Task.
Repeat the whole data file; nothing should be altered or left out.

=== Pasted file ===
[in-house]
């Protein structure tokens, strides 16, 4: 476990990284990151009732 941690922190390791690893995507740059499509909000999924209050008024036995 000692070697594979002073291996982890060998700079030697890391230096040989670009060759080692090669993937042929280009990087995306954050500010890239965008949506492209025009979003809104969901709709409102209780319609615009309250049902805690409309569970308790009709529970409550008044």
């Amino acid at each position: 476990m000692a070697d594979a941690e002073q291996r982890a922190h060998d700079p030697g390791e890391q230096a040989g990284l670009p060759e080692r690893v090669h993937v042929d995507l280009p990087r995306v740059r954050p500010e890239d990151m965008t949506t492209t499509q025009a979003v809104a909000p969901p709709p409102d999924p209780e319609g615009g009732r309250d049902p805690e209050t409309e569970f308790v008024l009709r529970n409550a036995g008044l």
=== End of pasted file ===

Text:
[in-house]
């Protein structure tokens, strides 16, 4: 476990990284990151009732 941690922190390791690893995507740059499509909000999924209050008024036995 000692070697594979002073291996982890060998700079030697890391230096040989670009060759080692090669993937042929280009990087995306954050500010890239965008949506492209025009979003809104969901709709409102209780319609615009309250049902805690409309569970308790009709529970409550008044």
């Amino acid at each position: 476990m000692a070697d594979a941690e002073q291996r982890a922190h060998d700079p030697g390791e890391q230096a040989g990284l670009p060759e080692r690893v090669h993937v042929d995507l280009p990087r995306v740059r954050p500010e890239d990151m965008t949506t492209t499509q025009a979003v809104a909000p969901p709709p409102d999924p209780e319609g615009g009732r309250d049902p805690e209050t409309e569970f308790v008024l009709r529970n409550a036995g008044l």